Process-oriented modelling to mitigate greenhouse gas emission on dairy farms adapting to climate change

Gepubliceerd op
25 september 2014

Modelling exercises within the project AnimalChange indicate net on-farm GHG emissions (neglecting off-farm and indirect emissions) per unit of milk produced are lower for intensive dairy farming, with enteric methane contributing most.

The research project AnimalChange, funded by the EU (under grant agreement number FP7-266018) and the Dutch Ministry of Economic Affairs, delivers estimates of the potential of mitigation options to reduce greenhouse gases (GHG) emissions (i.e. emission of carbon dioxide, methane and nitrous oxide) and indicates the implications of an livestock production systems adapting to future climatic conditions. Cow productivity has a profound effect on intensity of CH4 emission when expressed per unit of milk or per hectare. Effect of stocking density and intensity of the dairy farm management becomes more prominent when comparing farms that are highly different in level of intensity.

Modelling dairy GHG emissions

In collaboration with Teagasc (Ireland), INRA (France) and Aarhus University (Denmark), Wageningen UR Livestock Research used process-oriented models to simulate the effects of mitigation and adaptation options on GHG emission from enteric fermentation in livestock, stored manure and soils. Wageningen UR Livestock Research contributed with a process-based model of enteric fermentation in lactating cows; a world-wide unique IPCC Tier 3 approach in use in the Dutch inventory of GHG emissions since 2005. Simulation results suggest IPPC Tier 2 methodology should be abandoned when aiming to evaluate the effect of case-specific management options on GHG emission. Adoption of Tier 2 methodology is particularly instrumental at the scale for which it originally has been developed, i.e. national surveys and for average farming conditions.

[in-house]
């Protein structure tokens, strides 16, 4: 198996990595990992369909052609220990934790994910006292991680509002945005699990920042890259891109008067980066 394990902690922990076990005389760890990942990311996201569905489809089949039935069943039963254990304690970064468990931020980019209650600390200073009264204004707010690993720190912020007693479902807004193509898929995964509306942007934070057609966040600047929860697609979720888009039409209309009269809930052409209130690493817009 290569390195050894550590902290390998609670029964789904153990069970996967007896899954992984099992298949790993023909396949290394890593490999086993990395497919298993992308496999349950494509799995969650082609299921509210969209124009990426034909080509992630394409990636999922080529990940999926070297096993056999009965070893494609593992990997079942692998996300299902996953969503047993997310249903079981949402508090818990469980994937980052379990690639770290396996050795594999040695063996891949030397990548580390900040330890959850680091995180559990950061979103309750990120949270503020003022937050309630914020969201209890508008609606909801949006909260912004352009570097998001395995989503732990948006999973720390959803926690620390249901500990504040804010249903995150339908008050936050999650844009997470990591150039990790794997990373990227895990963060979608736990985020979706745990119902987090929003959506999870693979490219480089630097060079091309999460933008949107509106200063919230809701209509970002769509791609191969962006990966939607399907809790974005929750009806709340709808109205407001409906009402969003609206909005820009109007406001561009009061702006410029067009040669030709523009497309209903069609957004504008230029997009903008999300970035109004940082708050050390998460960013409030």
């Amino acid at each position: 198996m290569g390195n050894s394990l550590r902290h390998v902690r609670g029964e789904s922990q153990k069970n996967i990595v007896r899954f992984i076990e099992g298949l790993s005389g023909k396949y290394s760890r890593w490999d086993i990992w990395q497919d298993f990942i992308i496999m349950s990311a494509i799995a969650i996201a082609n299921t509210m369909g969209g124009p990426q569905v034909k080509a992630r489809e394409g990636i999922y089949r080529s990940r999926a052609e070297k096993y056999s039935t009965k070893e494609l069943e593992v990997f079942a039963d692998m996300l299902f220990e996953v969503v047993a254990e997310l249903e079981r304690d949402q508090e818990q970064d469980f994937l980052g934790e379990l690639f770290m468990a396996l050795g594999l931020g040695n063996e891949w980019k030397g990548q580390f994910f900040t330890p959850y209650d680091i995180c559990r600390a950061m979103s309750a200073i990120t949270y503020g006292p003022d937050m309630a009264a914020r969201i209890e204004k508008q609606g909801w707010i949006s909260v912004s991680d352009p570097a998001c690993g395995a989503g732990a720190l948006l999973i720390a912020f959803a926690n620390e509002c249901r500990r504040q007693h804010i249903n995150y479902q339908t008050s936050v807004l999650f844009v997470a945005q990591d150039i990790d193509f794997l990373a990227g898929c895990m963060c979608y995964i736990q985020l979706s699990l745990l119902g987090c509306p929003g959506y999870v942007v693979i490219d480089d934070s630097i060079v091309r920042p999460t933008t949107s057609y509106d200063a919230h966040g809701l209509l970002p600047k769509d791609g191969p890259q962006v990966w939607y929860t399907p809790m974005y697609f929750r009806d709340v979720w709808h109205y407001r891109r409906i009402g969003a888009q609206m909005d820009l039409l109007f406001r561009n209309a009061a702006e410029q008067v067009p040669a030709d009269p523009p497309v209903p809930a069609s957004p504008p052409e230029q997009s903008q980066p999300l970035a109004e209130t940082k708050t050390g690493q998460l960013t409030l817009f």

Mitigation measures   

Measures to mitigate enteric CH4 emission are higher N fertilisation of grassland, earlier cutting of grass, exchange of grass silage for maize silage, later cutting of maize crop, inclusion of starch-rich supplements in grass-based diets, and inclusion of protein-rich supplements in maize silage-based diets. Simulated CH4 emissions were generally lower than estimated by IPCC Tier 2 methodology (6.5% of ingested gross energy emitted as CH4, irrespective of farming conditions). Relative to the mitigation potentials simulated, alternative measures of fat and nitrate supplementation of the diet remain highly effective, and can add-on to the mitigation potential if trade-offs on cow health and fibre digestibility are prevented. Also the pasture and soil models show emission factors that strongly differ from IPCC Tier 2 defaults. They further show a large impact of climate scenarios, management options and initial soil and grassland conditions on soil-related emissions.

Farm cases

Studying a selection of well-monitored case farms widely differing in intensity of nutrition and farm management, net on-farm GHG budget per unit of milk produced seem lower with more intensive farming. However, when taking into account off-farm GHG emissions associated to maize silage and concentrates purchased and the higher fossil energy use with the more intensive farm management, GHG emissions per kg of milk produced become more comparable or higher for intensive farming. Milk production achieved per ha always remains higher with intensive farming.